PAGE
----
Screening for diabetic retinopathy with a nonmydriatic ultra-wide-field retina camera by family medicine physicians

Bryan A. Farford, Abhimanyu S. Ahuja, Michael W. Stewart, James M. Naessens, Joshua J. Keith

Research output: Contribution to journalArticlepeer-review

1 Scopus citations

Abstract

Purpose: Diabetic retinopathy (DR) is the leading cause of blindness among working-aged adults aged 20 to 74 years. Despite professional association guidelines that recommend yearly screening for DR, only about 60% of Americans with diabetes mellitus (DM) receive annual examinations. The purpose of this 2-phase study was to determine the ability of family medicine (FM) physicians to accurately interpret retinal images of patients with DM. Methods: Five FM physicians received a 1-hour lecture on DR by a retinal specialist after which the physicians were shown 30 ultrawide-field retina images and asked to determine whether the images contained signs of DR (phase 1). Patients: Patients with DM who had not received an eye examination within the past year underwent nonmydriatic retinal photography in a FM clinic (phase 2). The 5 FM physicians were asked to evaluate the images for signs of DR and the images were simultaneously sent to a retinal specialist for independent interpretation. The diagnoses of the FM physicians and retina specialist were compared. Patients were informed of their results and were asked to complete a brief telephone survey regarding their experience with the screening process. Results: Thirty retina images, 5 with DR and 25 without DR, were included in the postlecture assessment. Each of the 30 images was reviewed by all 5 FM physicians. Of the 5 images with DR, 3 were correctly diagnosed by all 5 FM physicians, 1 was correctly diagnosed by 4, and 1 was accurately diagnosed by 3. Overall accuracy for the 5 FM physicians was 100%, 100%, 100%, 97%, and 87%. Among the 34 patients included in phase 2, 3 (8%) were diagnosed with DR by the retinal specialist but 8 (24%) were diagnosed with DR by the FM physicians. Of the 3 patients with DR confirmed by the retinal specialist, only 1 was detected by the FM physicians (sensitivity, 33%; 95% CI, 1% to 91%). Of the 31 patients without DR as determined by the retinal specialist, 24 were accurately diagnosed by the FM physicians (specificity, 77%; 95% CI, 59% to 90%). The screening procedure was considered easy/efficient by 28 of 31 (90%) respondents. Conclusion: To improve early detection of DR new screening methods should be considered. FM physicians were able to accurately identify DR on postlecture images but were not as accurate when evaluating images taken from patients in the FM clinic. Patients found the screening process to be easy and efficient. This study was limited by the small sample size, particularly the limited number of DR cases. Future studies that include cases with a wide variation of DR severity are needed to determine the accuracy of FM physicians at detecting DR in a clinical setting.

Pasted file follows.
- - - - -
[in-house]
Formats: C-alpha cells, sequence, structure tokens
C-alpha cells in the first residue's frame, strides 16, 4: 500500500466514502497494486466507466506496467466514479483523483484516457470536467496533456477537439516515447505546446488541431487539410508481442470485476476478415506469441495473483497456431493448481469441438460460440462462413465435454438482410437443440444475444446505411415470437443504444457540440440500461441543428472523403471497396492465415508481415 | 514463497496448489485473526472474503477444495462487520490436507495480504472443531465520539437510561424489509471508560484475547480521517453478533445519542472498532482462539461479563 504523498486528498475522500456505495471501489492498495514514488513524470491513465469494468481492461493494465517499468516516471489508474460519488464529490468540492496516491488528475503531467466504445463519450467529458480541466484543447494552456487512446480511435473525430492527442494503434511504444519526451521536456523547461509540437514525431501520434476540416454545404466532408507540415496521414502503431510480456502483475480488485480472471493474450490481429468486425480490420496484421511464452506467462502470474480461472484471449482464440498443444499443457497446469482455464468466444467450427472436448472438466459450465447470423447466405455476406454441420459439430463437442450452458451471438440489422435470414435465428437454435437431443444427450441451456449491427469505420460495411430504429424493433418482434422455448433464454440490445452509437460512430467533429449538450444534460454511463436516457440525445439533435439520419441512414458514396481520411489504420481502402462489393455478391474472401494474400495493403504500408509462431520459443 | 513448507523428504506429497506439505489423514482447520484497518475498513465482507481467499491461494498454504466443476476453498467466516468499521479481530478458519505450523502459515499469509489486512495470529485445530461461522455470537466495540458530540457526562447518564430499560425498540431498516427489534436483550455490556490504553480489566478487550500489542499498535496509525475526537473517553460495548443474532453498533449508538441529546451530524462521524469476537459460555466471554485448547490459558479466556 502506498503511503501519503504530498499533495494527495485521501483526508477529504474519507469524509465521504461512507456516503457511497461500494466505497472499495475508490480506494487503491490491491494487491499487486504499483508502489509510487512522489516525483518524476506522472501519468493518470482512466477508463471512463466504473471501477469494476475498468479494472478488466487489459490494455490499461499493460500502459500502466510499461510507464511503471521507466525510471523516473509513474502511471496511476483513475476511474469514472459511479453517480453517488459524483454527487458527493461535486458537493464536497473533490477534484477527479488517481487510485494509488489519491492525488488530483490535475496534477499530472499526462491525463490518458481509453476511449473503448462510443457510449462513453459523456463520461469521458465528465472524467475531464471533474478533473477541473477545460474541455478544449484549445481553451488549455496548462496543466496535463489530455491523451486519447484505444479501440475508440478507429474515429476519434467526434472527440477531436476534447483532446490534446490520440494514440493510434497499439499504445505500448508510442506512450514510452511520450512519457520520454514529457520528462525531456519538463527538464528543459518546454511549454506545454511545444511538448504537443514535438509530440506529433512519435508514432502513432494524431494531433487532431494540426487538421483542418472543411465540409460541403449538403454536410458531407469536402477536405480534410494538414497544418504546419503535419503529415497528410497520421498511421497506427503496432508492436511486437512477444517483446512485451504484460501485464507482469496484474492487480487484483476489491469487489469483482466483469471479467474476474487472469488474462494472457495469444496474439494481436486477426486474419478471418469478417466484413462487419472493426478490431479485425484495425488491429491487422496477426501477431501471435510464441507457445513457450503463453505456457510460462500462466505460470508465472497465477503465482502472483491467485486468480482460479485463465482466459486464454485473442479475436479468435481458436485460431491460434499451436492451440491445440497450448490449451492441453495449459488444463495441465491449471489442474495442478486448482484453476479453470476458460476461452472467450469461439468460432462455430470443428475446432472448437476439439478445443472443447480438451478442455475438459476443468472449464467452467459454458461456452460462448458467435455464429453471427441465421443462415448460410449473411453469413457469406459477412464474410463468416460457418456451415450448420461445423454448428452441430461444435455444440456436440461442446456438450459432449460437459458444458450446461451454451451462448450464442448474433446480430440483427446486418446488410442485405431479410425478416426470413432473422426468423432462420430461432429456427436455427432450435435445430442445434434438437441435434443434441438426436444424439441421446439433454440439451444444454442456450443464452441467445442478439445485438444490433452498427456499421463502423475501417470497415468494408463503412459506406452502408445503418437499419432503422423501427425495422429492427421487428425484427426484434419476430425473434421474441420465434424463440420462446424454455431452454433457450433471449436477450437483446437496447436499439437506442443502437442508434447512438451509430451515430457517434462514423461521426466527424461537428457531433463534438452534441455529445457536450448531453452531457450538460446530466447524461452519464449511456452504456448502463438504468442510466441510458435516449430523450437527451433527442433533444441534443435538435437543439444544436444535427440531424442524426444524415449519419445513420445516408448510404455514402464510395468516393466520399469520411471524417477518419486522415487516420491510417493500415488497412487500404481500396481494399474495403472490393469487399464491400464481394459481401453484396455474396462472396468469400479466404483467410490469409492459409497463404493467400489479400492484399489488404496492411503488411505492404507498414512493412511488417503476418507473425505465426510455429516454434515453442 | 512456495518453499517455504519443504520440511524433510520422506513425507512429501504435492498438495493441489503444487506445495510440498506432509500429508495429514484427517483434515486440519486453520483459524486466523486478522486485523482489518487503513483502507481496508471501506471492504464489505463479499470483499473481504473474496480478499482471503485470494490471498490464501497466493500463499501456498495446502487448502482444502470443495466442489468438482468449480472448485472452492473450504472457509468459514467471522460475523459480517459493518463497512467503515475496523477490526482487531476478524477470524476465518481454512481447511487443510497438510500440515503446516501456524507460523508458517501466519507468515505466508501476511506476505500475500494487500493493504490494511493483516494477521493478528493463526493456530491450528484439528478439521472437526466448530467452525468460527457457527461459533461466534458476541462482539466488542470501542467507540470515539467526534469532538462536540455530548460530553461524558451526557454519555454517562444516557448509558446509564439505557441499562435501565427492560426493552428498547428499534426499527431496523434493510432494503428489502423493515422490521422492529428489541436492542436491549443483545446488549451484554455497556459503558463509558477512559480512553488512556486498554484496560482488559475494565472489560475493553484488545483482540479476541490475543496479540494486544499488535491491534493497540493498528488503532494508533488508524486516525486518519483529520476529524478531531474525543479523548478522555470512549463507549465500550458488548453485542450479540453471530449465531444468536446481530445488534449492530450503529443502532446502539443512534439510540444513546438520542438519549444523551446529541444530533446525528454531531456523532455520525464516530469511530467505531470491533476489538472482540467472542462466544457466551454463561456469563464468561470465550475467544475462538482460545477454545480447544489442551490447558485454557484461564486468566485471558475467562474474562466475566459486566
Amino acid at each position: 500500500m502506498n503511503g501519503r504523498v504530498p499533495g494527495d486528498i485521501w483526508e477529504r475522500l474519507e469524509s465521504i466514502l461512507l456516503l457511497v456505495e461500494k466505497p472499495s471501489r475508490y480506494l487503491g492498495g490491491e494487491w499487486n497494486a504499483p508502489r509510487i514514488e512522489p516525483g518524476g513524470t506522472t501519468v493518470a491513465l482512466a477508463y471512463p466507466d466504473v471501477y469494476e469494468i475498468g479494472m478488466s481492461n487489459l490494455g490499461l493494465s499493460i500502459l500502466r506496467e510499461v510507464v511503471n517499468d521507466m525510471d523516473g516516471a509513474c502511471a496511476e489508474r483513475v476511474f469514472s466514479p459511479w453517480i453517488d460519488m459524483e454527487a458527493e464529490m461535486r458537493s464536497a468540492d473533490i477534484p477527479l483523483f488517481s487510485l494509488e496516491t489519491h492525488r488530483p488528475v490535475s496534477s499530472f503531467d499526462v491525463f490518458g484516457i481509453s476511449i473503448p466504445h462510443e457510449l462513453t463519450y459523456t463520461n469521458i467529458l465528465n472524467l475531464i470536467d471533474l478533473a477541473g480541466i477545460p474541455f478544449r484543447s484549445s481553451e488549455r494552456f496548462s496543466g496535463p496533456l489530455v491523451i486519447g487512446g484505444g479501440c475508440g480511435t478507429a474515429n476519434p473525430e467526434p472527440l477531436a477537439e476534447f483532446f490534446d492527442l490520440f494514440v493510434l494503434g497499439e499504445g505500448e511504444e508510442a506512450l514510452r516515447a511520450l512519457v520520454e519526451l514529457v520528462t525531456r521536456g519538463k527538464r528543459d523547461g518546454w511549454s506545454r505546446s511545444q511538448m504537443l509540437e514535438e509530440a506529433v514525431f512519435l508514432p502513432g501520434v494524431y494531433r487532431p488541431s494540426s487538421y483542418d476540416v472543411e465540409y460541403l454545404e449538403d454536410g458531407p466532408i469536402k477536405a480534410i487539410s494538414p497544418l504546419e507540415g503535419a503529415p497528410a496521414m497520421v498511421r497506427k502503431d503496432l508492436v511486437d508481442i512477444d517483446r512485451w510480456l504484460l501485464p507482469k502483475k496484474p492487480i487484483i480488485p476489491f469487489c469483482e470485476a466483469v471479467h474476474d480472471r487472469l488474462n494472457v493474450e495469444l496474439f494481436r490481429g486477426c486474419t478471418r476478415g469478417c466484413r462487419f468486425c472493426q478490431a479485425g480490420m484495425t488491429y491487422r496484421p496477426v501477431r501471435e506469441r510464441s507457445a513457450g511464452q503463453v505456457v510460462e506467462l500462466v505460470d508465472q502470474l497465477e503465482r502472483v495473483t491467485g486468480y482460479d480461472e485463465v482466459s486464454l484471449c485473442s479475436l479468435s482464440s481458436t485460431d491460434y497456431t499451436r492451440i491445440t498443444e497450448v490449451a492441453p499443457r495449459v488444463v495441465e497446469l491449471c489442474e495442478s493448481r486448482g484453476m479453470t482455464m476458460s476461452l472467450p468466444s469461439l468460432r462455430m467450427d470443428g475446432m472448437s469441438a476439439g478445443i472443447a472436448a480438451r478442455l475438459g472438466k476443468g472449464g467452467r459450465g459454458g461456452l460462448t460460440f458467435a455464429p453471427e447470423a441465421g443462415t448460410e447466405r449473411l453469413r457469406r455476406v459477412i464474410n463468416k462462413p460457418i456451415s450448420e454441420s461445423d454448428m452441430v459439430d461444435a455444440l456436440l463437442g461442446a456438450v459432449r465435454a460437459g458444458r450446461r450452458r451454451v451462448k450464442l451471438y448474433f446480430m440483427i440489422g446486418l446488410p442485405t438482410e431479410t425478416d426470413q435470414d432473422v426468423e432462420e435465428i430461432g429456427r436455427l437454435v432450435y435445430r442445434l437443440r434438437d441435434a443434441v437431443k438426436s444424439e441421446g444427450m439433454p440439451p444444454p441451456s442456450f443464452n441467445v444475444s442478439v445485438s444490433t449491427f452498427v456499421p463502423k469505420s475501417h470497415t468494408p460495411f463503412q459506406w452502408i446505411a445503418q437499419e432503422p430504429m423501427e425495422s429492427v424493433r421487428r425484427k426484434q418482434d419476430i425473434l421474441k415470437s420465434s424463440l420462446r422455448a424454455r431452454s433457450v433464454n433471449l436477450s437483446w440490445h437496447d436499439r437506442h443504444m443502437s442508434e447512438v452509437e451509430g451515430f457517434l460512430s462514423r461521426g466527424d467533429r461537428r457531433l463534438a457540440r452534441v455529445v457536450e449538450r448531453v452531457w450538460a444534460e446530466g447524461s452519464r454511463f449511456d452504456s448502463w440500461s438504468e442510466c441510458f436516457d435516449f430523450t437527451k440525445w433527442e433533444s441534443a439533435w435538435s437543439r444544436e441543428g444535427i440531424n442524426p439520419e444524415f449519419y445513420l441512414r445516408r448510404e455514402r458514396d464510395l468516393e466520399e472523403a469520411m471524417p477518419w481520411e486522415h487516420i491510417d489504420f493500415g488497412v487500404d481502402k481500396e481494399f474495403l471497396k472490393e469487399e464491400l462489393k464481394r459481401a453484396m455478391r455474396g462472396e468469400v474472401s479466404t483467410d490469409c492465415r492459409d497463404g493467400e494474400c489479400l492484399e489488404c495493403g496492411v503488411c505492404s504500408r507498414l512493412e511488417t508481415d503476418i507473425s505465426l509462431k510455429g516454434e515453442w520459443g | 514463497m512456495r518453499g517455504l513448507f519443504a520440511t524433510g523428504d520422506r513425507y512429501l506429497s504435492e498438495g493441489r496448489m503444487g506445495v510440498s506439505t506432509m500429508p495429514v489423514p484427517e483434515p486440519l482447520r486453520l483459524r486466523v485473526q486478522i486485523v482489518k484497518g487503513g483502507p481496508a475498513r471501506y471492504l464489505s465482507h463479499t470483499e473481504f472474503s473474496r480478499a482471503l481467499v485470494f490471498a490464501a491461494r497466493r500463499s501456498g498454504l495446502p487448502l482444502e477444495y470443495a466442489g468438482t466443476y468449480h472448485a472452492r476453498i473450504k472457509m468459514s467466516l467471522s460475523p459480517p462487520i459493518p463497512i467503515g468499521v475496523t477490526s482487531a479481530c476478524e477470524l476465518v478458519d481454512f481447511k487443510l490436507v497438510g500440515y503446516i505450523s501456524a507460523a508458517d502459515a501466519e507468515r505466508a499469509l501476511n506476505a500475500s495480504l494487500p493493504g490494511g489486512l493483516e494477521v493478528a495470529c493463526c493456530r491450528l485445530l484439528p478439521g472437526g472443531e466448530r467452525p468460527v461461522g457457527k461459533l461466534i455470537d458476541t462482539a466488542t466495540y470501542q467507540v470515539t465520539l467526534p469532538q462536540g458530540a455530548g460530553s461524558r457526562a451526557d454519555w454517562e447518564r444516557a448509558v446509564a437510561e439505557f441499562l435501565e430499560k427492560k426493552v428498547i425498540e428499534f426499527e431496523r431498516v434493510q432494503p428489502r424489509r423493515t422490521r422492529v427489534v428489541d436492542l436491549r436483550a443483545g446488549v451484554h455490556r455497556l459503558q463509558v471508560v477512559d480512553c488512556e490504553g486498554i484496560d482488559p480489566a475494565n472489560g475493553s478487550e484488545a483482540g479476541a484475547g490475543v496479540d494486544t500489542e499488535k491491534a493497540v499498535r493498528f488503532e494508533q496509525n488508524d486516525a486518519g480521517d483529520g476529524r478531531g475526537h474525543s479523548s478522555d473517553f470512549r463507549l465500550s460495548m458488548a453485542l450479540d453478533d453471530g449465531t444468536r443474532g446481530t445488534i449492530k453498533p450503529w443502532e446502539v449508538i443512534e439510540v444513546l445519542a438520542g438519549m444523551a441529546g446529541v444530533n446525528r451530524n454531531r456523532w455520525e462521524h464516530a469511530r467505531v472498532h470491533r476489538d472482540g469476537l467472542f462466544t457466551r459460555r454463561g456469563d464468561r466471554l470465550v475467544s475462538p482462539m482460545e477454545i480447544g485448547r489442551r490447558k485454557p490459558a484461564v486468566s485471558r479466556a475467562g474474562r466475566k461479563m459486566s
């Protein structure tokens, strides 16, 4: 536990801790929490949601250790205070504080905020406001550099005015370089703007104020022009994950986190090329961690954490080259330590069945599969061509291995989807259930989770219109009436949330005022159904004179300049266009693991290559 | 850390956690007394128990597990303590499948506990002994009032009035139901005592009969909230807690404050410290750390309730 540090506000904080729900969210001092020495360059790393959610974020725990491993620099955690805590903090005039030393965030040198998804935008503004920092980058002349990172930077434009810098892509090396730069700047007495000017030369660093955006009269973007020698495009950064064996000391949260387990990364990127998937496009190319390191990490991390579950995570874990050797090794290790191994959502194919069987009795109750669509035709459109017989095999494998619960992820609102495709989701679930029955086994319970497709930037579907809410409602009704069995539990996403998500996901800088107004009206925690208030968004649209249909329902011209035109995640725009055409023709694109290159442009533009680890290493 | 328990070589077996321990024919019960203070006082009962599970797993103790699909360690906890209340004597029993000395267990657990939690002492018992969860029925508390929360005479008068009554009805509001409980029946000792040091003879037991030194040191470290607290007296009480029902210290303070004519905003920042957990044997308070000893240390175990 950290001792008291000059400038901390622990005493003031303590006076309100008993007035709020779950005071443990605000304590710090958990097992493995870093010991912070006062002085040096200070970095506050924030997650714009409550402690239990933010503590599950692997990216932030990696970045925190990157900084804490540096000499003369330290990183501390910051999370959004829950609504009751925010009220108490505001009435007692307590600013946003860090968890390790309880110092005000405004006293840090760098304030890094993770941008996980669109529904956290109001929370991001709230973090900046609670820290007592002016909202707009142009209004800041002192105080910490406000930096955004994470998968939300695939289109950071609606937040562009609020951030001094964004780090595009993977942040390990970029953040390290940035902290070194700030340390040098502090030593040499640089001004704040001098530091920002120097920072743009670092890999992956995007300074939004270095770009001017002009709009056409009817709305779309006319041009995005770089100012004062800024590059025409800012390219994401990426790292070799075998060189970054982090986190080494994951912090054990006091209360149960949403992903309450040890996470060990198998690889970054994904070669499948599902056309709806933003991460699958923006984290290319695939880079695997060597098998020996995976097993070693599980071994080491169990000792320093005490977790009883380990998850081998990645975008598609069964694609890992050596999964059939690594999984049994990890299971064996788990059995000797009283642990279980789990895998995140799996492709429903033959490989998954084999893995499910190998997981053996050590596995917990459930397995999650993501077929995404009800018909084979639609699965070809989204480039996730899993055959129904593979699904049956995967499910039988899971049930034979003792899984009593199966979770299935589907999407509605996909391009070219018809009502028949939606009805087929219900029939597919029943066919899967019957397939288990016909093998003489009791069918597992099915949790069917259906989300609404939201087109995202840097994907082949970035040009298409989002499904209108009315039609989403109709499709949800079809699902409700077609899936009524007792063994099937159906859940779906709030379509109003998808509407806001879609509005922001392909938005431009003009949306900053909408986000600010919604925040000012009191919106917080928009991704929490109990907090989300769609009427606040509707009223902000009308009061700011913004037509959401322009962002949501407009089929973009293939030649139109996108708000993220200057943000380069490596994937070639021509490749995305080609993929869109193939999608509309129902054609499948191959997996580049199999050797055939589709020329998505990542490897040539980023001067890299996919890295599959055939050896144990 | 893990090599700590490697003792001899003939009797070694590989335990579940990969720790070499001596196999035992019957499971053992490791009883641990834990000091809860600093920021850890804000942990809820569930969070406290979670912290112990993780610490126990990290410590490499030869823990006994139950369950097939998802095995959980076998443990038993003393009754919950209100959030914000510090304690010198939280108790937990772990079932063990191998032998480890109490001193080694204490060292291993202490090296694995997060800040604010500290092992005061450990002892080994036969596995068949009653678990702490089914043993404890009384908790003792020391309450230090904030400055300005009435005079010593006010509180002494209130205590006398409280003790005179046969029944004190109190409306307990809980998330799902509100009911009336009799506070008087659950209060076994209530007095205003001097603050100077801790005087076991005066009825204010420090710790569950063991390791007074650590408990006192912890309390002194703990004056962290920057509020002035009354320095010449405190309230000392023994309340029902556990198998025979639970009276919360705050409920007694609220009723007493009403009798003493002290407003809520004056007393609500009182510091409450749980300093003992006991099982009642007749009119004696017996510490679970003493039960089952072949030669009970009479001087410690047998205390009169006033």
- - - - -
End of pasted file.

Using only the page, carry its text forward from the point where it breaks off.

Original languageEnglish (US)
Pages (from-to)231-237
Number of pages7
JournalJournal of the American Board of Family Medicine
Volume34
Issue number1
DOIs
StatePublished - Jan 2021

Keywords

  • Blindness
  • Diabetes mellitus
  • Diabetic retinopathy
  • Family medicine
  • Obesity
  • Retina
  • Screening

ASJC Scopus subject areas

  • Public Health, Environmental and Occupational Health
  • Family Practice

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